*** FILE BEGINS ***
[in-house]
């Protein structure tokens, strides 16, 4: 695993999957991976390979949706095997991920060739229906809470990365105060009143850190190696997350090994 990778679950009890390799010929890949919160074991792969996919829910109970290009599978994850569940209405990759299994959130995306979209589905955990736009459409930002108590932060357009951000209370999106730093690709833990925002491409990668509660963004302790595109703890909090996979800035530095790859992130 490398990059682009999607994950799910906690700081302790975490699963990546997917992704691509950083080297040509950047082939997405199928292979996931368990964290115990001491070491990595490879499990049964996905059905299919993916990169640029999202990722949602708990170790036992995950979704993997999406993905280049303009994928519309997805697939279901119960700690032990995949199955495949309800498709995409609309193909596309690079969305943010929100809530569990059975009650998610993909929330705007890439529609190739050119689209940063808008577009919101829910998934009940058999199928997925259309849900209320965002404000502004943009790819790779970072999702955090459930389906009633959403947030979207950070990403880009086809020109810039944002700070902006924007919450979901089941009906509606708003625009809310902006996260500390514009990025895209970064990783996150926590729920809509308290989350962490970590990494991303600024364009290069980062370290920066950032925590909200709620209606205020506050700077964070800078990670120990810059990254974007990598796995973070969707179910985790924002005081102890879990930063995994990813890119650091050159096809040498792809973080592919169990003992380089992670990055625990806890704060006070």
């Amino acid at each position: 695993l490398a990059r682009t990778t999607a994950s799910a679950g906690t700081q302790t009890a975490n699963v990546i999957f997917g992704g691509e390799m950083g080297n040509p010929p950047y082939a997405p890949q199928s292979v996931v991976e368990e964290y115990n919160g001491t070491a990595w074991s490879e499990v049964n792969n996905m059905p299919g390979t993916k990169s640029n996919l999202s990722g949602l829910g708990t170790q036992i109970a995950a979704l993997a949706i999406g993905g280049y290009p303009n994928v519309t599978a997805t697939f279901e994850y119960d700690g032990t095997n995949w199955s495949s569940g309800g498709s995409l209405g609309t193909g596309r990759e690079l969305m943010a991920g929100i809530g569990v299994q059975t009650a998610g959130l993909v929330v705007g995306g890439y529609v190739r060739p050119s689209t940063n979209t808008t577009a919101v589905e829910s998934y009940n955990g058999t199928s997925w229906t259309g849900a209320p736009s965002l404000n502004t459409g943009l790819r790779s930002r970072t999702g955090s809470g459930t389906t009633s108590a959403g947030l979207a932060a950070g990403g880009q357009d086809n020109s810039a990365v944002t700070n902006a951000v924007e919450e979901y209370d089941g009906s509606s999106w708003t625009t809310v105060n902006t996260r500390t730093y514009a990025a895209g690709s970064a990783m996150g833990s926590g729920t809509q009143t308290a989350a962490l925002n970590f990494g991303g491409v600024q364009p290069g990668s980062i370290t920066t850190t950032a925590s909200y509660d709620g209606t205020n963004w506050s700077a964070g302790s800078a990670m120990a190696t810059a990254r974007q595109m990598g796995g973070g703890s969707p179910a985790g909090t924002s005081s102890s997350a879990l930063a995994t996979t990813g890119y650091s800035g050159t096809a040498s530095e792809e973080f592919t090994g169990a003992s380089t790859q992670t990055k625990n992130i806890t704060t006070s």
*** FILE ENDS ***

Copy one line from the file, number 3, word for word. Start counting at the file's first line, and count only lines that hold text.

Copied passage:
């Amino acid at each position: 695993l490398a990059r682009t990778t999607a994950s799910a679950g906690t700081q302790t009890a975490n699963v990546i999957f997917g992704g691509e390799m950083g080297n040509p010929p950047y082939a997405p890949q199928s292979v996931v991976e368990e964290y115990n919160g001491t070491a990595w074991s490879e499990v049964n792969n996905m059905p299919g390979t993916k990169s640029n996919l999202s990722g949602l829910g708990t170790q036992i109970a995950a979704l993997a949706i999406g993905g280049y290009p303009n994928v519309t599978a997805t697939f279901e994850y119960d700690g032990t095997n995949w199955s495949s569940g309800g498709s995409l209405g609309t193909g596309r990759e690079l969305m943010a991920g929100i809530g569990v299994q059975t009650a998610g959130l993909v929330v705007g995306g890439y529609v190739r060739p050119s689209t940063n979209t808008t577009a919101v589905e829910s998934y009940n955990g058999t199928s997925w229906t259309g849900a209320p736009s965002l404000n502004t459409g943009l790819r790779s930002r970072t999702g955090s809470g459930t389906t009633s108590a959403g947030l979207a932060a950070g990403g880009q357009d086809n020109s810039a990365v944002t700070n902006a951000v924007e919450e979901y209370d089941g009906s509606s999106w708003t625009t809310v105060n902006t996260r500390t730093y514009a990025a895209g690709s970064a990783m996150g833990s926590g729920t809509q009143t308290a989350a962490l925002n970590f990494g991303g491409v600024q364009p290069g990668s980062i370290t920066t850190t950032a925590s909200y509660d709620g209606t205020n963004w506050s700077a964070g302790s800078a990670m120990a190696t810059a990254r974007q595109m990598g796995g973070g703890s969707p179910a985790g909090t924002s005081s102890s997350a879990l930063a995994t996979t990813g890119y650091s800035g050159t096809a040498s530095e792809e973080f592919t090994g169990a003992s380089t790859q992670t990055k625990n992130i806890t704060t006070s």